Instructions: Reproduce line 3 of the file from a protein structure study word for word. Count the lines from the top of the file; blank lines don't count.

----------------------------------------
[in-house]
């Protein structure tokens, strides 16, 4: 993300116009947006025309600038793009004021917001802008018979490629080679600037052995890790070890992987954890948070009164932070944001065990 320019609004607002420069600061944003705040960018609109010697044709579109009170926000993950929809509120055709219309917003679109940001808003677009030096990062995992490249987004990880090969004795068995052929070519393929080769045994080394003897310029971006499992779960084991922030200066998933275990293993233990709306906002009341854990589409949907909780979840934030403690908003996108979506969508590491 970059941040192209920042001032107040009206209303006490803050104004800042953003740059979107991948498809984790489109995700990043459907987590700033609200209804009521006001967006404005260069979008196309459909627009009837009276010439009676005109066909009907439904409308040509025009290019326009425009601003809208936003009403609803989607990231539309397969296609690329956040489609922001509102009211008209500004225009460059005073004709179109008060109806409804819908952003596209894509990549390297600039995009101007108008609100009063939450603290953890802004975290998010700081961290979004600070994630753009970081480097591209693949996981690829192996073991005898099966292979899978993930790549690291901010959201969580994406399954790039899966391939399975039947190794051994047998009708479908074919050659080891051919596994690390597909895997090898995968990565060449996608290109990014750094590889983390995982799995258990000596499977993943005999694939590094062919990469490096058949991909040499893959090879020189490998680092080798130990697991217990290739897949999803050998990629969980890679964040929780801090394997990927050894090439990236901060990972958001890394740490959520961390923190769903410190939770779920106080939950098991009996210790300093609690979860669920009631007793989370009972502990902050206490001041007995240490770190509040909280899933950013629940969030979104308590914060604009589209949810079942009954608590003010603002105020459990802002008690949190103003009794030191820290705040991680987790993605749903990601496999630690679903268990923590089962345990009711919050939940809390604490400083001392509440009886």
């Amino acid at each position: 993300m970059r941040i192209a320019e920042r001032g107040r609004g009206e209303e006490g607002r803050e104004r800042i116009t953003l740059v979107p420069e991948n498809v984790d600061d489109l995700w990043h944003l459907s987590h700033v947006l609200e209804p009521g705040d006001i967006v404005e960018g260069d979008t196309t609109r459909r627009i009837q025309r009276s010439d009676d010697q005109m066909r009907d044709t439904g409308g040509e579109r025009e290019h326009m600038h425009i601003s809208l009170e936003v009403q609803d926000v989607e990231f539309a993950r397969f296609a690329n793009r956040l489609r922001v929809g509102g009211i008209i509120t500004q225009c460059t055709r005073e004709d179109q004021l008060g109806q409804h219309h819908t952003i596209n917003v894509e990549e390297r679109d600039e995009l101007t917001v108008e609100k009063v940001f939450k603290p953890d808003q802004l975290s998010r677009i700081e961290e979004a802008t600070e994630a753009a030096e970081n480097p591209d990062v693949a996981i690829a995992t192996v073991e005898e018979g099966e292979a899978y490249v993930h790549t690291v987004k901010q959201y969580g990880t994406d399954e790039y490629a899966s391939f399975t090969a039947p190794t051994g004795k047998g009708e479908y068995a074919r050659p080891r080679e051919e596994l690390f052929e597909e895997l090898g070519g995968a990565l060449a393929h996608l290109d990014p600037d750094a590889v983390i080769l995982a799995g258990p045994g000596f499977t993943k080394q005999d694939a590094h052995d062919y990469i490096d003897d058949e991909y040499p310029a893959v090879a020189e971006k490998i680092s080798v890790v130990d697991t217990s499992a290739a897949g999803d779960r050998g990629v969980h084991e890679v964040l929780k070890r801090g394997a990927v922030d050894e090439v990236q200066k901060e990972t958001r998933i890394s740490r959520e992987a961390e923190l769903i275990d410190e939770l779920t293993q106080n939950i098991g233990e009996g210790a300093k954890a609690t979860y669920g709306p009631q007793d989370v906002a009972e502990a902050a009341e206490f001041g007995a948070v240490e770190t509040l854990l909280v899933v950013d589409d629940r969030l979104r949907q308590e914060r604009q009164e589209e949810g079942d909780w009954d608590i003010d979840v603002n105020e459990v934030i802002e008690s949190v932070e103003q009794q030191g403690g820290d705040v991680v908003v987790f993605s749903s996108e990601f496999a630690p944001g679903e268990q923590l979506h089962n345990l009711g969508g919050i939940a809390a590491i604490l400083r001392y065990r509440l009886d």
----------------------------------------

């Amino acid at each position: 993300m970059r941040i192209a320019e920042r001032g107040r609004g009206e209303e006490g607002r803050e104004r800042i116009t953003l740059v979107p420069e991948n498809v984790d600061d489109l995700w990043h944003l459907s987590h700033v947006l609200e209804p009521g705040d006001i967006v404005e960018g260069d979008t196309t609109r459909r627009i009837q025309r009276s010439d009676d010697q005109m066909r009907d044709t439904g409308g040509e579109r025009e290019h326009m600038h425009i601003s809208l009170e936003v009403q609803d926000v989607e990231f539309a993950r397969f296609a690329n793009r956040l489609r922001v929809g509102g009211i008209i509120t500004q225009c460059t055709r005073e004709d179109q004021l008060g109806q409804h219309h819908t952003i596209n917003v894509e990549e390297r679109d600039e995009l101007t917001v108008e609100k009063v940001f939450k603290p953890d808003q802004l975290s998010r677009i700081e961290e979004a802008t600070e994630a753009a030096e970081n480097p591209d990062v693949a996981i690829a995992t192996v073991e005898e018979g099966e292979a899978y490249v993930h790549t690291v987004k901010q959201y969580g990880t994406d399954e790039y490629a899966s391939f399975t090969a039947p190794t051994g004795k047998g009708e479908y068995a074919r050659p080891r080679e051919e596994l690390f052929e597909e895997l090898g070519g995968a990565l060449a393929h996608l290109d990014p600037d750094a590889v983390i080769l995982a799995g258990p045994g000596f499977t993943k080394q005999d694939a590094h052995d062919y990469i490096d003897d058949e991909y040499p310029a893959v090879a020189e971006k490998i680092s080798v890790v130990d697991t217990s499992a290739a897949g999803d779960r050998g990629v969980h084991e890679v964040l929780k070890r801090g394997a990927v922030d050894e090439v990236q200066k901060e990972t958001r998933i890394s740490r959520e992987a961390e923190l769903i275990d410190e939770l779920t293993q106080n939950i098991g233990e009996g210790a300093k954890a609690t979860y669920g709306p009631q007793d989370v906002a009972e502990a902050a009341e206490f001041g007995a948070v240490e770190t509040l854990l909280v899933v950013d589409d629940r969030l979104r949907q308590e914060r604009q009164e589209e949810g079942d909780w009954d608590i003010d979840v603002n105020e459990v934030i802002e008690s949190v932070e103003q009794q030191g403690g820290d705040v991680v908003v987790f993605s749903s996108e990601f496999a630690p944001g679903e268990q923590l979506h089962n345990l009711g969508g919050i939940a809390a590491i604490l400083r001392y065990r509440l009886d």